The “Wine Experience” is a multi-level journey…

In my humble view, there are many levels of the wonderful “wine experience”

red_pourThe first level is being knowledgeable of wine and purchasing, sharing, and enjoying retail wines.

The next level is visiting wineries and wine regions and sampling their product, understanding their wine making philosophy, and at least at a superficial level wine making.

The next level is participating in vineyard and winemaking activities, e.g. planting, harvesting, crushing, pressing, barreling, bottling wine.

The next level is to participate in these previously mentioned activities on a regular basis.

Finally I’d say beyond the above “next levels” is to doing this work part-time or full time. Of course that takes huge amounts of time, money, and gut busting hard work so just purchasing a bottle at the local wine shop may not be so bad after all!!! (wink!).

Until you participate in the spectrum of activities from vineyard dirt – through – an evening on the crushpad – through bottling activities, You’ll never personally feel and understand the hard work that goes into a bottle of wine and…

…the tired but good exhaustion the winemaker and grape grower feels at each day’s end…

It’s a precious thing like friends and family! Ciao!!!

So what do you think – Agree or Disagree???



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About Author: Dennis Grimes

4 thoughts on “The “Wine Experience” is a multi-level journey…

  1. April 3, 2012 at 13:40

    Wine tasting is a great way for people to find out what types of wine they like and what brands make it best. Everyone has different likes and dislikes when it comes to wine and it is hard to fully understand wine until you try a few. Wine tasting rooms are cheaper to attend rather than buying several bottles of wine.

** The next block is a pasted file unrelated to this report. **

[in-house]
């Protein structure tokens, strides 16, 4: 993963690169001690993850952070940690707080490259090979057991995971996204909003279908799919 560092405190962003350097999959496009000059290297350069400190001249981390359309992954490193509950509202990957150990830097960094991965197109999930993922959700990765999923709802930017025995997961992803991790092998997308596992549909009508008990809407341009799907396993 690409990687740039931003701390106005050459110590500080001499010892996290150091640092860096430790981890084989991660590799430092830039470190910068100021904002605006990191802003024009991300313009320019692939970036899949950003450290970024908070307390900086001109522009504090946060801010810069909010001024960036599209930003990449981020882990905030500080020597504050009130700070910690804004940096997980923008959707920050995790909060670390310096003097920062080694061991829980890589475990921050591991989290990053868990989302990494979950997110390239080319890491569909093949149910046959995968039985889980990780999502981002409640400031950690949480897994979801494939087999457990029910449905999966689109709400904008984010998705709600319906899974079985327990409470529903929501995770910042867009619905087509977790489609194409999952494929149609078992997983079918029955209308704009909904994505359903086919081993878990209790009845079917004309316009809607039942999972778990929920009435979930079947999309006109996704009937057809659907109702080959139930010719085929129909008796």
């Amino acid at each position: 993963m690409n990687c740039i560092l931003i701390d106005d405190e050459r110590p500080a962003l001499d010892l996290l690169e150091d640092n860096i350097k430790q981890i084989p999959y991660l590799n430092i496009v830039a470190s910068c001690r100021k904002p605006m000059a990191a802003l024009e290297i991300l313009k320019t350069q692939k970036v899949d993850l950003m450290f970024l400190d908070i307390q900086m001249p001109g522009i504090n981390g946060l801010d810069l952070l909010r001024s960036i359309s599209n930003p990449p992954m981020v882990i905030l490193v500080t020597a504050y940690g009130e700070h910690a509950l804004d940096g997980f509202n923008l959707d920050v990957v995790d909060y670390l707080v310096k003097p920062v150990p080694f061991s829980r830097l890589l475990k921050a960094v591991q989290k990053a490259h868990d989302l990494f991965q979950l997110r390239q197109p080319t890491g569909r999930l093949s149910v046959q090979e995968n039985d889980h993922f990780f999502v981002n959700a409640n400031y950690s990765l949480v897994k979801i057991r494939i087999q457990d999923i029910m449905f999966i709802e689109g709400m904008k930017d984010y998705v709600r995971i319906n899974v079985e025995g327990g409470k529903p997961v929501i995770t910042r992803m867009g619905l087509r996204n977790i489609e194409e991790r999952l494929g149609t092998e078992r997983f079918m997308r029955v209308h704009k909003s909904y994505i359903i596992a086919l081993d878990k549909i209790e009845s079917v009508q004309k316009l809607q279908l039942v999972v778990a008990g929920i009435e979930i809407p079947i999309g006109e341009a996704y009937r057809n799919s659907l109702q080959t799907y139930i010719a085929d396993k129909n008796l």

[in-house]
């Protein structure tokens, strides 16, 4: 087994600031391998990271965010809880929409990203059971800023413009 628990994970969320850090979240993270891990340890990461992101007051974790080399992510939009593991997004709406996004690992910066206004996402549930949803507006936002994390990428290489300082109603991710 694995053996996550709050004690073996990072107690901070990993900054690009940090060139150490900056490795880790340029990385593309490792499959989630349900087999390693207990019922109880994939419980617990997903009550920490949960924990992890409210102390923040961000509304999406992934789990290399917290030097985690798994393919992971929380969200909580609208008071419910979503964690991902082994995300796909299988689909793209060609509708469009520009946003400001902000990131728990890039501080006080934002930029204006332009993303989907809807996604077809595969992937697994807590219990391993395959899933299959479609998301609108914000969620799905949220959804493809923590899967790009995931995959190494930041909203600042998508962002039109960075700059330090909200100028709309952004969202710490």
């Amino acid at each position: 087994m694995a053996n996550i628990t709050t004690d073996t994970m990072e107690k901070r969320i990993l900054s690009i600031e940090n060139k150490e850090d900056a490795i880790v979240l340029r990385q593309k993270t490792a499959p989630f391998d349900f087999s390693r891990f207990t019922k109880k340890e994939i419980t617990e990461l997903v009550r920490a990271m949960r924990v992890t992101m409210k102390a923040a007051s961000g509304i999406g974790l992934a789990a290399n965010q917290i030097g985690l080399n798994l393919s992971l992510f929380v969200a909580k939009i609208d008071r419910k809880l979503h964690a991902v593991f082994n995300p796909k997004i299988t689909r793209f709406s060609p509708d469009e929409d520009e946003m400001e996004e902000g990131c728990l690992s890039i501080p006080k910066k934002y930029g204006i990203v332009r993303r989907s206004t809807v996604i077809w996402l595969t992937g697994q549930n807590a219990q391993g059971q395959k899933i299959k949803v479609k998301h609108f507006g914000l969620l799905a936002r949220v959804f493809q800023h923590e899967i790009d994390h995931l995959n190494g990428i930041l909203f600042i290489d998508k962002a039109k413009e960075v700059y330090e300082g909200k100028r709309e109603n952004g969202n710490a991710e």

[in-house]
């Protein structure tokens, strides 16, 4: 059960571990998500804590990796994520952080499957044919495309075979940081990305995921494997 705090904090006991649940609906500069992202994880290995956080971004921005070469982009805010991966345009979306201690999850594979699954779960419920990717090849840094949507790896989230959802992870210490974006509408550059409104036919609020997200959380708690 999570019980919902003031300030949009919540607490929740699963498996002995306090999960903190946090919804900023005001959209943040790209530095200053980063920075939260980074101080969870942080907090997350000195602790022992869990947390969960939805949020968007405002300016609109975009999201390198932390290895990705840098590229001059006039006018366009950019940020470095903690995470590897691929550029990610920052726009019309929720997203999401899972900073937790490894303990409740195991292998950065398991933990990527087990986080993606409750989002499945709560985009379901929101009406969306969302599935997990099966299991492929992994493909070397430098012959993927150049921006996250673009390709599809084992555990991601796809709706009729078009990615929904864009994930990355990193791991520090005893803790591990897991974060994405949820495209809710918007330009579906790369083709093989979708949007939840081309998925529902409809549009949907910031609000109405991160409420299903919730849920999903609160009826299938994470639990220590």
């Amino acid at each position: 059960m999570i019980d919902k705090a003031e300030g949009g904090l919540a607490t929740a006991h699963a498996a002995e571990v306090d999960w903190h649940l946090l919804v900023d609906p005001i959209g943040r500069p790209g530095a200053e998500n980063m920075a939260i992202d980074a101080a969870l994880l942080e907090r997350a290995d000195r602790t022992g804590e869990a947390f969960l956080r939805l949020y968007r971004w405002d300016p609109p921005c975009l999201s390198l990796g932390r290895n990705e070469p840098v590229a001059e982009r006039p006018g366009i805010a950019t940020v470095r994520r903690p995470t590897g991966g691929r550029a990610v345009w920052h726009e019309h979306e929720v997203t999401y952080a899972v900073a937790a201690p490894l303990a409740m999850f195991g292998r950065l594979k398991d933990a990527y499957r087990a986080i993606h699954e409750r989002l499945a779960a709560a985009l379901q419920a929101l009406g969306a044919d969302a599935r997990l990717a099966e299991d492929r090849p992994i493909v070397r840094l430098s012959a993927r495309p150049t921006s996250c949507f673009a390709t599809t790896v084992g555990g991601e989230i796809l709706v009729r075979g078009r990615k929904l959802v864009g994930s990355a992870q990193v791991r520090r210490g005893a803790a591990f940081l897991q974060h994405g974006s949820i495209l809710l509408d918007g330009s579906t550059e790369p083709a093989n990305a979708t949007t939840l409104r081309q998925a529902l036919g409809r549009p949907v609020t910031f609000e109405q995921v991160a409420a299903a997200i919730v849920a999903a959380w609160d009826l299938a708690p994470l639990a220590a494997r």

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  3. July 16, 2009 at 06:27

    I would have to say that the more I learn and experience the wines, the more appreciation I have for them.
    – First learning the differences in the Varietals. Then the different Wine Regions.
    – Terroir was always just a “wine word” until I learned about Single Vineyard Wines. You can have 2 wines, Same Grape varietal, Same Year, Same Wine Maker, Same Wine Region Different Vineyards and each will have such a unique taste you would swear that they are not related. Subtle differences in the soil and climate can make big differences in the bottle.
    I appreciate the grape all the more for experiencing this. The more I learn and experience, the more I Love Wine.

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